AURORA, Colo. — Three times this year, Madeline Boatman and her family have thwarted the theft of the catalytic converters from their two cars; but this week, the fourth attempt by thieves was successful and they’re down to one working car just in time for the arrival of their baby boy.
Boatman reached out to Contact Denver7 to share her message with neighbors and Aurora Police.
“I think [the criminals] are feeling quite emboldened by the system and how it works,” Boatman said of her frustration with the growing rates of catalytic converter theft in Colorado. “Even if we had a security camera put up here, I don’t think that they would change their behavior.”
According to Boatman, their Hyundai Sonata was first targeted on February 17. The thief was “able to cut through, but not completely remove the catalytic converter,” she said.
In April, a second attempt was made on the Sonata, but the thief was chased off by a neighbor who happened to notice the commotion outside his window.
In May, attempts shifted to the family’s Jeep Liberty—their more reliable vehicle—and this week their fourth time as a target proved to be successful for the thief (or thieves). Boatman caught a man in the act, but not soon enough.
“I came out the door, and said ‘excuse me, what are you doing to my car?’” Boatman recalled. “He got into his white Subaru and sped off really fast. It had just rained the night before, so he had a plastic trash bag lying down to keep him fresh and clean. How nice for him.”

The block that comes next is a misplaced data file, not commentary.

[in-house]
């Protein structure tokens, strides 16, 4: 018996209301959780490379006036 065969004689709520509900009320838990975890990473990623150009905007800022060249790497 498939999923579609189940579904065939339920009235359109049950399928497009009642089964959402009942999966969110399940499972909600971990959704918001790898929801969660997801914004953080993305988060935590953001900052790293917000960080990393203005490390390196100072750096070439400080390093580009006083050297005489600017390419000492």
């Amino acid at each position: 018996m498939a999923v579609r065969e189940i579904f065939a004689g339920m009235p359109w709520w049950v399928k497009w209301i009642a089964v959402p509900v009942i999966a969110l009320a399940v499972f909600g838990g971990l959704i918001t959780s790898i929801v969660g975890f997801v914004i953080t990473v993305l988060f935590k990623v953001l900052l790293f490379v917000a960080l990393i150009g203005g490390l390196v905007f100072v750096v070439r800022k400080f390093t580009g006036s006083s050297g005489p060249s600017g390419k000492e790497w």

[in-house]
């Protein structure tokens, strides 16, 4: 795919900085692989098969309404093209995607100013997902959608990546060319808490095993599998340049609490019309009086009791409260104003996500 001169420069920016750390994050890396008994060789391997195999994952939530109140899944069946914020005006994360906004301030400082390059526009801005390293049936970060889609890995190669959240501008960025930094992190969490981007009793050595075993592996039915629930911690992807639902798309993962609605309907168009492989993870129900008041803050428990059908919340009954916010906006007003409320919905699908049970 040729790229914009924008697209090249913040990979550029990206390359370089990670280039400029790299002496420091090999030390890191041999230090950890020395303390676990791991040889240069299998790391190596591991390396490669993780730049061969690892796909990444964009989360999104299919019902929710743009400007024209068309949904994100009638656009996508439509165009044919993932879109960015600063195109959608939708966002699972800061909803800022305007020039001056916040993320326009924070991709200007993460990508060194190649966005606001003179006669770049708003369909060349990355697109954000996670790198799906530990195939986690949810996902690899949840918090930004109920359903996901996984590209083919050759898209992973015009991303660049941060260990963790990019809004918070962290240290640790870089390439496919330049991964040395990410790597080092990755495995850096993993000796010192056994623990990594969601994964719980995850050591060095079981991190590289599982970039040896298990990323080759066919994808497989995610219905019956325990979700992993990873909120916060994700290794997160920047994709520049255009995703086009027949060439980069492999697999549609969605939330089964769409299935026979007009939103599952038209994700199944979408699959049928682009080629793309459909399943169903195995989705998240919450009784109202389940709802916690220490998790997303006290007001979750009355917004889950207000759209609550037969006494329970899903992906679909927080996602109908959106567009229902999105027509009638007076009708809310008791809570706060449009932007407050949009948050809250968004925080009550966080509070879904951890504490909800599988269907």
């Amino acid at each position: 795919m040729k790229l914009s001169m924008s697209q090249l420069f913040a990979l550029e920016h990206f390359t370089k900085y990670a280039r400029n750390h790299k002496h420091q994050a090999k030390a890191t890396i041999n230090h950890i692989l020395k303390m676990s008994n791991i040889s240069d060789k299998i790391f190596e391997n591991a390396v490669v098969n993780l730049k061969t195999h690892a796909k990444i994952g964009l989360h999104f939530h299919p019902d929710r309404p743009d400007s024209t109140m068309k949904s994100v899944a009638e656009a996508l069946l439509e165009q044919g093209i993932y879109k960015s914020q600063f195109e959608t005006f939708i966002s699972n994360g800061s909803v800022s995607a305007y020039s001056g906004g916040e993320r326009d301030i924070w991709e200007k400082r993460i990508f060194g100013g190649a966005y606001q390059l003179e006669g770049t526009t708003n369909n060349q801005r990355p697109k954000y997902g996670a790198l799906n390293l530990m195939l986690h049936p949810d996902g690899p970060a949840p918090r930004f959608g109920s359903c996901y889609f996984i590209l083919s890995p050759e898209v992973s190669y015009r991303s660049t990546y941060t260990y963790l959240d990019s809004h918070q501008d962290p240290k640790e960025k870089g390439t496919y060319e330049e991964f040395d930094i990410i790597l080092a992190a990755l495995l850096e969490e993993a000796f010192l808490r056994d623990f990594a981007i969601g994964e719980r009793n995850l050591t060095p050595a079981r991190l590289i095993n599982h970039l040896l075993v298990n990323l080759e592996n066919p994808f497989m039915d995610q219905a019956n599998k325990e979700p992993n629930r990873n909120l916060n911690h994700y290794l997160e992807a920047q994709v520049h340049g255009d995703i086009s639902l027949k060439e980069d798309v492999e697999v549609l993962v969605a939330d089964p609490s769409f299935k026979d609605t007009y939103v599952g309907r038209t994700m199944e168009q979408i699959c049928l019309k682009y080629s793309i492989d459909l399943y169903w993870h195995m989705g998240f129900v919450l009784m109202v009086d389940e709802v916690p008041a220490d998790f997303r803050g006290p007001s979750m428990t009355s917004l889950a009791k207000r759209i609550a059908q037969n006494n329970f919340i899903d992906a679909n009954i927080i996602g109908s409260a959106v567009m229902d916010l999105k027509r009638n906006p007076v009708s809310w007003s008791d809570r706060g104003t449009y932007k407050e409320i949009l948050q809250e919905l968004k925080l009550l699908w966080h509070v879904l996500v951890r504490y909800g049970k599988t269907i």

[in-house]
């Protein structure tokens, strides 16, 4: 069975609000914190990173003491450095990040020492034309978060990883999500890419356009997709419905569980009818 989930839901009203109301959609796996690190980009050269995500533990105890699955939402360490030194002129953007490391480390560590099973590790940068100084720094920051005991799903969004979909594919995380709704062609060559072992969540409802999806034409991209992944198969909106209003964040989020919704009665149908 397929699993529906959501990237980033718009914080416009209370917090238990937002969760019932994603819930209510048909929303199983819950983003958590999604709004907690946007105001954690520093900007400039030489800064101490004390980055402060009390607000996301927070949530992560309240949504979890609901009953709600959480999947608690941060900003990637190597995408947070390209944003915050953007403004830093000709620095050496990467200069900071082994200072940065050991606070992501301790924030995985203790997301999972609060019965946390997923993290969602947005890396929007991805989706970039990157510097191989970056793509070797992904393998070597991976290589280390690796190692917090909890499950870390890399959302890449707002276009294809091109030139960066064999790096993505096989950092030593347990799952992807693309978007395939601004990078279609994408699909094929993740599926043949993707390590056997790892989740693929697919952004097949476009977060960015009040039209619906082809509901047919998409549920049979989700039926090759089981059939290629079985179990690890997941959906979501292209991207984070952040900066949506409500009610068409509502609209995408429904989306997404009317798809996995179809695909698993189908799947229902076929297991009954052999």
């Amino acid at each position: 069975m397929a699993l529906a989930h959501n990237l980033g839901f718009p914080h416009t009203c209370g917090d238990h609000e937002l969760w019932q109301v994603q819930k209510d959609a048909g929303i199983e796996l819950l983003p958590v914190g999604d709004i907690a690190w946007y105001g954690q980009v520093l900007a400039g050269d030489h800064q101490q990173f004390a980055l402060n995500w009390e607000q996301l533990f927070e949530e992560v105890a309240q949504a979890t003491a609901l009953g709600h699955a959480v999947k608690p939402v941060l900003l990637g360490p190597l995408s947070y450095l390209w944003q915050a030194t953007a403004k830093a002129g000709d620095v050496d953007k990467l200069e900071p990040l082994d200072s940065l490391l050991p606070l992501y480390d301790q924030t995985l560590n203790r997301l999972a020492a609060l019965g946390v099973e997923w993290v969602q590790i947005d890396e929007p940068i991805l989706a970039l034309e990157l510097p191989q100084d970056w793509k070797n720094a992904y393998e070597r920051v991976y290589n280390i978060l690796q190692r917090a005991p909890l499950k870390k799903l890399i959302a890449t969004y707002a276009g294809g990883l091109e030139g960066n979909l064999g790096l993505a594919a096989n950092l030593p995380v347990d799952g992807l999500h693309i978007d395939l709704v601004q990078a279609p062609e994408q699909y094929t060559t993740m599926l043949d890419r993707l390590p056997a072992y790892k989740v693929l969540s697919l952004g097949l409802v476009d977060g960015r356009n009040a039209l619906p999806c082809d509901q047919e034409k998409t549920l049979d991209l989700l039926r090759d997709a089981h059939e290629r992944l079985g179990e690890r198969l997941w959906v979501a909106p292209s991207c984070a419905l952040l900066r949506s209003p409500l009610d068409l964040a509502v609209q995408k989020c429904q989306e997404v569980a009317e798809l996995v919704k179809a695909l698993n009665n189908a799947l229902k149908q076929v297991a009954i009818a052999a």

It’s an especially bad time for Boatman and her husband to be down to one working car. They have a two-year-old daughter and a baby boy due this month.
“We need to be able to get both of them to their doctor’s appointments,” she said. “Newborns especially have a lot of checkups that they need to go to in the first few months of life.”
According to Aurora Police, 2,485 Coloradans had a catalytic converter stolen last year, marking an increase of 1,556% from 2019.
Now that Boatman and her family are among this year’s victims, they’re forced to sell their now non-working Jeep Liberty to pay for extra safeguards to keep their Hyundai Sonata running.
Boatman feels stuck, and vulnerable, and said she wants to see police be more proactive against these crimes.
She said she reached out to Denver7, in the hopes that her neighbors will be warned and take every precaution they can.
“We definitely know that they’re out there,” Boatman said of the thieves. “We definitely know that we’re being targeted.”
The Denver7 Investigates team recently shared an in-depth look at the neighborhoods in Denver most targeted by catalytic converter thieves. Search our database for the most targeted vehicles. See the interactive charts below or click the link for an fullscreen view.